“Tell me, what else should I have done?
Doesn’t everything die at last, and too soon?
Tell me, what is it you plan to do
with your one wild and precious life?”
– Mary Oliver
The oft-quoted Mary Oliver poem, “Summer Day” is usually reduced to the last two lines and seen as a call to action. What interests me is that the rest of the poem doesn’t say “you” at all – it’s about the speaker, “I”, and then at the very end switches to the reader. It turns the meditation on us, and asks us to choose, because life is short.
Sometimes poems reach out and grab you by the throat. They shake you awake; they run a soft hand over the goosebumps you are wearing. They, speak to you — yes, you — I’m talkin’ ta YOU.
But do the writers of these poems know us? Could they even imagine us? What if we didn’t exist at the time of their writing? What if we are very small and they are very big and important?
I find that poems come more easily when I address them to someone. Recently, I’ve written to a future son, the graduating seniors I teach, a long-distance friend of mine who could be more than a friend, another future child but not necessarily a son, and a mystery, beloved “you.” All of these poems have a special flavor based on their object, a certain language of feeling. At least they do to me. I wonder: will readers still relate to them if the “you” is too specific?
And why am I so drawn to this way in the first place? It probably would not be possible to write these poems with these specific colors without the element of “you,” but I’m not sure why.
Sometimes poetry can be a way of saying what we cannot say to someone. Because he would hurt us, because she wouldn’t listen, because they are not born yet. Or it can be a way of imagining conversations that are foreign to us, scary, uncertain, exciting.
If you’ve never written a poem to someone before, I recommend trying it. Here are some ways to start:
1) Write an Ode
The day we write odes in my high school poetry class is a fun one — we read dreamy Harlem Renaissance odes like “To a Dark Girl” by Gwendolyn Bennett or strident ones like Countee Cullen’s “Atlantic City Waiter.” Then the kids and I have to write our own odes. We get to choose any object – a person, thing or idea, and write a poem praising it or describing it. I wrote to a dear teacher friend of mine, describing her crinkled curls and her too-loud laugh, which I love. My students chose a wide variety of beloved “you”s: her mom, her boyfriend’s red sweatshirt that she always steals, the 4×4 at Wendy’s late at night, his dog Blitz, and “an Ode-a to Yoda.”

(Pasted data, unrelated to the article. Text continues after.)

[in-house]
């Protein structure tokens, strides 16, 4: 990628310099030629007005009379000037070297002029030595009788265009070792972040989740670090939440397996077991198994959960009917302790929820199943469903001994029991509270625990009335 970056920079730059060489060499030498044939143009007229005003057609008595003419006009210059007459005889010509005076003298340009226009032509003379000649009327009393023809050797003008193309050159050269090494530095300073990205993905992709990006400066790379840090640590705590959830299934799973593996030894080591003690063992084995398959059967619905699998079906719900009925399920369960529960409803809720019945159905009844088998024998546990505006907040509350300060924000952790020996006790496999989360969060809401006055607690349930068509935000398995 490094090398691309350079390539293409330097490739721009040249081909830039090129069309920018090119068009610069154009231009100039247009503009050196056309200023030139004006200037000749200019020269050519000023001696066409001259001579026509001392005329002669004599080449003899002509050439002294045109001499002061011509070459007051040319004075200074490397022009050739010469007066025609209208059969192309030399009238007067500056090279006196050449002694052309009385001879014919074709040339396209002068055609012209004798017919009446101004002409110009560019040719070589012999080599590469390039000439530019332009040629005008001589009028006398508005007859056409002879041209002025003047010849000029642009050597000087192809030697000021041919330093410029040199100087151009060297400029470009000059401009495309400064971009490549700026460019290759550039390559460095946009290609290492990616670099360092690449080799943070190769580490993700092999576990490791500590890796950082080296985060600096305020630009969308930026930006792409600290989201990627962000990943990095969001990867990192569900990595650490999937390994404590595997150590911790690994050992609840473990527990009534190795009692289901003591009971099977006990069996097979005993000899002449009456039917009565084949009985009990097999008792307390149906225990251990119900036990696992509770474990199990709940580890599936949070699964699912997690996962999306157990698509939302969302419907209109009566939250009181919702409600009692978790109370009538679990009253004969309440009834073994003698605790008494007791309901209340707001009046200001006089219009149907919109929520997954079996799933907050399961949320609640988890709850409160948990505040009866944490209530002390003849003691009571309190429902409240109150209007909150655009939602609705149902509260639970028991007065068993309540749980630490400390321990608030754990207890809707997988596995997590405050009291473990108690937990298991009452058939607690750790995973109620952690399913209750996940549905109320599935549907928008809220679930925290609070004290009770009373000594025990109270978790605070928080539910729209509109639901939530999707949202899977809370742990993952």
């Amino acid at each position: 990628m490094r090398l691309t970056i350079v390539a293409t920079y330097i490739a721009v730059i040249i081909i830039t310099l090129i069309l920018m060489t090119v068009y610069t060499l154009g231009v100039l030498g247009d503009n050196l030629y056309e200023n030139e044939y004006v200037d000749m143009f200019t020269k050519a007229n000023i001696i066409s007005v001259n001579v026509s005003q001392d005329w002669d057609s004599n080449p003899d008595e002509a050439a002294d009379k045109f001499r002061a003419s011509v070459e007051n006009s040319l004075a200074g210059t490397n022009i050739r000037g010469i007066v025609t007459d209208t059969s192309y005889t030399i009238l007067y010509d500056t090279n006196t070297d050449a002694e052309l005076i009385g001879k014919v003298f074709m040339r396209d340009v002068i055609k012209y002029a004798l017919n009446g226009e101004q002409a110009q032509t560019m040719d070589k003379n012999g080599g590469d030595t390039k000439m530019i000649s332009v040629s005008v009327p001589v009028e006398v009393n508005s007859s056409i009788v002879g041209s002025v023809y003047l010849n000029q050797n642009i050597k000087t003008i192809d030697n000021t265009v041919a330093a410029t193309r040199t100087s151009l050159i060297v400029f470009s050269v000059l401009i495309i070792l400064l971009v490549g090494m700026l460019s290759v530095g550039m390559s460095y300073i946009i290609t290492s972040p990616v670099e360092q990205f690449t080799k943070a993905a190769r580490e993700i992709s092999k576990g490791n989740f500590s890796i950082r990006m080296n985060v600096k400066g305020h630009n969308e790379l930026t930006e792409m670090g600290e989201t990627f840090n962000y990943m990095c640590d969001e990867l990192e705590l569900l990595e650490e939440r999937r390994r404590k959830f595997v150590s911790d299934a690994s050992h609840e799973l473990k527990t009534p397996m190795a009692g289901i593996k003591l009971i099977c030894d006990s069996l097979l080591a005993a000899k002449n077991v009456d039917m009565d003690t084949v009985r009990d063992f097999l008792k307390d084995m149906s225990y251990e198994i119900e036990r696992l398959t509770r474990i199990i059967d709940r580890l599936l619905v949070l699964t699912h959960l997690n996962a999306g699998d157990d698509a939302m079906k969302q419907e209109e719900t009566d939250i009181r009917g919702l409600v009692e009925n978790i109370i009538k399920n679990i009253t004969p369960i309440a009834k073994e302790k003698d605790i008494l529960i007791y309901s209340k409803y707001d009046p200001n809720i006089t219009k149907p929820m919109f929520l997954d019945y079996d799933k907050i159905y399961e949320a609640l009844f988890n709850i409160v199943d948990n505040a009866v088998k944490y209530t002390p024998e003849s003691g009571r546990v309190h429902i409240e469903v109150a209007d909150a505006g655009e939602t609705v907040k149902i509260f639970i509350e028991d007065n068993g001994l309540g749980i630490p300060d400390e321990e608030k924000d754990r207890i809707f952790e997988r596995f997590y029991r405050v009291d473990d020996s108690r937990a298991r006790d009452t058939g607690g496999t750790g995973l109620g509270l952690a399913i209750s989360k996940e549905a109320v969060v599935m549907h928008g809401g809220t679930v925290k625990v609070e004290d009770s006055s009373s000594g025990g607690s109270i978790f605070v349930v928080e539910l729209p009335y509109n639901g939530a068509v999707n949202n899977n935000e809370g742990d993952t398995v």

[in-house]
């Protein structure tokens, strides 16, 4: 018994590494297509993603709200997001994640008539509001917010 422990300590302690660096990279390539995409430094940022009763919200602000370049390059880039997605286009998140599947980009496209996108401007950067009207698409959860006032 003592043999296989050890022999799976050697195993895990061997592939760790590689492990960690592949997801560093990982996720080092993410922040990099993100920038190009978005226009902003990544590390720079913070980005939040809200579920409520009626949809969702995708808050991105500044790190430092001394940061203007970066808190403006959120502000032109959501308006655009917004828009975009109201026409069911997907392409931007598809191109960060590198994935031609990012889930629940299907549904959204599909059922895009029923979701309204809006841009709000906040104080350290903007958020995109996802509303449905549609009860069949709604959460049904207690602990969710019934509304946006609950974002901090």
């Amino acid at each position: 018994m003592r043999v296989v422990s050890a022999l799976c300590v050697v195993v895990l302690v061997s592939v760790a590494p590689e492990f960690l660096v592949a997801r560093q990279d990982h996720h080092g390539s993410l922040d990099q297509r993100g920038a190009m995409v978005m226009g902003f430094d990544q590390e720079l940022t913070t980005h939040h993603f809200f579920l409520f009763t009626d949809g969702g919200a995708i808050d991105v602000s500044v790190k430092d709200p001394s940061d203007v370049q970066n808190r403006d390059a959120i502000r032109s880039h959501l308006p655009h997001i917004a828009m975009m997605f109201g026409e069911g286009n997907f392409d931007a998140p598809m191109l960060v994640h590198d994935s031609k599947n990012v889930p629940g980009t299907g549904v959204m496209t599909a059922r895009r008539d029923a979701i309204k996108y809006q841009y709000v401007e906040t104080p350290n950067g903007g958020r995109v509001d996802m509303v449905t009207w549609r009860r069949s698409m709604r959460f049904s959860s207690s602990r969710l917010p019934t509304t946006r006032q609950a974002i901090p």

When you write your ode, think about starting each line with “you” or “your”; this jump starts your ability to describe the person as you extol their virtues.
2) Write a message in a bottle
This exercise yielded some interesting results when we tried it in class. Many students wrote as if they were stranded on an island and just wanted someone to know – not even to be rescued but to be remembered. And some, oddly, wrote to a person stranded on an island. “If you are lost, don’t panic! Just send a message back in this bottle, and someone might find it and send help.” I loved this hopeful vision.
I decided to go more abstract, writing to an unknown and far away “you” about whom something could still be known. So I will end this post with the poem I wrote that day, which is a tribute and a love song to the graduating seniors of my school.
A Message in a Bottle
Oh greetings to you in your wide world
on your coastline laced with brambles
and sage grouse and sandbrush.
What does your wide world look like today?
Are the skies lined with orange and sea salt?
Are the hands you carry still free?
What will you give yourself to sail,
what craft will embark today with you at the helm?
In every possible light you are fated
to venture so far you follow the stars.
In every decade you’ll sink in the sea
so far down the coral is sun.
But what does your wide world tell you today?
Does it whisper or shout or sing?
How will you answer
as you look at the waves?
Speak welcome — then throw the bottle back.